Despite these limitations, our data suggest that using volumetric PET metrics to assess metastatic tumor burden may facilitate further stratification of stage IV recurrent or metastatic gastric cancer patients, allowing for the improved prediction of chemotherapy response and prognosis even after considering HER2 status. Recently, targeted agents, such as trastuzumab and ramucirumab, have become standard treatment options for recurrent or metastatic gastric cancer [6, 32]. Therefore, it is critical to confirm whether conventional prognostic factors are still reliable in patients treated with these targeted agents and to investigate other predictive and prognostic markers for these treatments. Based on data from this study, we propose that the use of volume-based parameters, such as MTV and TLG, may be helpful in estimating metastatic tumor burden, which may be useful in predicting survival outcomes of recurrent or metastatic gastric cancer patients. Moreover, future large-scale clinical trials should be conducted using these volume-based PET/CT parameters to better assess their predictive and prognostic value in HER2-positive and -negative, recurrent, metastatic gastric cancer.

Notes

Acknowledgements

This research was supported by Yonsei University Future-leading Research Initiative of 2014 (2014-22-0151 by Minkyu Jung). The funders had no role in the study design, data collection and analysis, decision to publish, or preparation of the manuscript.

Compliance with ethical standards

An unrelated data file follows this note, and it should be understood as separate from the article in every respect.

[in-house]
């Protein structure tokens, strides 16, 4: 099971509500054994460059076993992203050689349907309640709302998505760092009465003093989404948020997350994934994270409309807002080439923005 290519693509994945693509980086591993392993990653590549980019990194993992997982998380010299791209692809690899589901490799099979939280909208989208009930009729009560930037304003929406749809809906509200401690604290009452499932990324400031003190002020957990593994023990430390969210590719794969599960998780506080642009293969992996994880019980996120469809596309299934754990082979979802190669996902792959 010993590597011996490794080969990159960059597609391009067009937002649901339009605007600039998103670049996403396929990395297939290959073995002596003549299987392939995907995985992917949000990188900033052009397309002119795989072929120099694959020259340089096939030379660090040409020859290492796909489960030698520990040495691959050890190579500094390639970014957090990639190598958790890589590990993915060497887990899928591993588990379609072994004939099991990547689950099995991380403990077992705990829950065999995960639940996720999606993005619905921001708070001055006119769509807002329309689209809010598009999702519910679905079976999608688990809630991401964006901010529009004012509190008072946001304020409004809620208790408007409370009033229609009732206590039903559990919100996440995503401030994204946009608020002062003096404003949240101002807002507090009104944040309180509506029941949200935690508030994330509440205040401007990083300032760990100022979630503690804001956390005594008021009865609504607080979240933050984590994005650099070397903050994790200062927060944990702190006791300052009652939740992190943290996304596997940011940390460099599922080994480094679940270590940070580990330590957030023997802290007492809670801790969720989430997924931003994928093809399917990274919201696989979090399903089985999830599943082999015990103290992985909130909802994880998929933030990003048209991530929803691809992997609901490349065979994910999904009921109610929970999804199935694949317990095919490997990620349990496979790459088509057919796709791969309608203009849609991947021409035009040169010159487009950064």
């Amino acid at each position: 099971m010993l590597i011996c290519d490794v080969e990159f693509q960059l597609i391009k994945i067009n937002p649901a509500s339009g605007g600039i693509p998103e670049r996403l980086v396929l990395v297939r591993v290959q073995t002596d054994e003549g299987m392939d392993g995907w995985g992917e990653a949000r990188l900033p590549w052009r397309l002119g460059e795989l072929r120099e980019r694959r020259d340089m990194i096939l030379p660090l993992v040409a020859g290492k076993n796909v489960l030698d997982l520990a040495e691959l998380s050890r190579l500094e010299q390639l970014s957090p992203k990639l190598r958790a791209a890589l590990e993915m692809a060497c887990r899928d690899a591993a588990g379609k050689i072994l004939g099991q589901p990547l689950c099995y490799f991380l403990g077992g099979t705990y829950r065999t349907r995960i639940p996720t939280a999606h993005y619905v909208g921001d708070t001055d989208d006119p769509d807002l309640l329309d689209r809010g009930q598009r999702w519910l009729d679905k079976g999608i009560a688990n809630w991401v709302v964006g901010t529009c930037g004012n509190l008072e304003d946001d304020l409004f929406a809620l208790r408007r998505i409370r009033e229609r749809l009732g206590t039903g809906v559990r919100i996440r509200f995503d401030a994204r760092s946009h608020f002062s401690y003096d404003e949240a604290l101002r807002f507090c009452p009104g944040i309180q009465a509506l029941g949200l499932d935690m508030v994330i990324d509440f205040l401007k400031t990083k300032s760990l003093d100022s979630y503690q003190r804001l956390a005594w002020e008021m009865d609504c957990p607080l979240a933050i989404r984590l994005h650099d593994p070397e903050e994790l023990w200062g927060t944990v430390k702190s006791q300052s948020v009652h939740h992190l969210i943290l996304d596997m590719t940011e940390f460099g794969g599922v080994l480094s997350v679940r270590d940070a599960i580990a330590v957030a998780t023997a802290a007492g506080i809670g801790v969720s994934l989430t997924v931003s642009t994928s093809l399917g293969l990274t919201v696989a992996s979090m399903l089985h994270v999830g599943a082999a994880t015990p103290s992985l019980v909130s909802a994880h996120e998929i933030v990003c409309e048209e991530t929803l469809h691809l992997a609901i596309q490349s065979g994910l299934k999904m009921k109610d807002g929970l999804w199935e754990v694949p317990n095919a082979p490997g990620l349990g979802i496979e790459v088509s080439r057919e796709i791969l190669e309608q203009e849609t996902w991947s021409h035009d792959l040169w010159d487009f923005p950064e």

Conflict of interest

The authors have declared no conflicts of interest.

Human rights statement and informed consent

All procedures performed in studies involving human participants were in accordance with the ethical standards of the institutional and/or national research committee and with the 1964 Helsinki Declaration and its later amendments or comparable ethical standards. The protocol was reviewed and approved by the local Institutional Review Board (IRB approval no. 2014-2763-001). The institutional IRB decided to waive the informed consent of this study because it was an observational study using retrospectively collected, anonymized data.

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Copyright information

© The International Gastric Cancer Association and The Japanese Gastric Cancer Association 2017

Authors and Affiliations

  • Ji Soo Park
    • 1
  • Nare Lee
    • 2
  • Seung Hoon Beom
    • 3
  • Hyo Song Kim
    • 3
  • Choong-kun Lee
    • 3
  • Sun Young Rha
    • 3
  • Hyun Cheol Chung
    • 3
  • Mijin Yun
    • 4
  • Arthur Cho
    • 4
    Email author
  • Minkyu Jung
    • 3
    Email author
  1. 1.Cancer Prevention CenterYonsei Cancer CenterSeoulRepublic of Korea
  2. 2.Department of Nuclear Medicine, Asan Medical CenterUniversity of Ulsan College of MedicineSeoulRepublic of Korea
  3. 3.Division of Medical Oncology, Department of Internal Medicine, Yonsei Cancer CenterYonsei University College of MedicineSeoulRepublic of Korea
  4. 4.Department of Nuclear MedicineYonsei University College of MedicineSeoulRepublic of Korea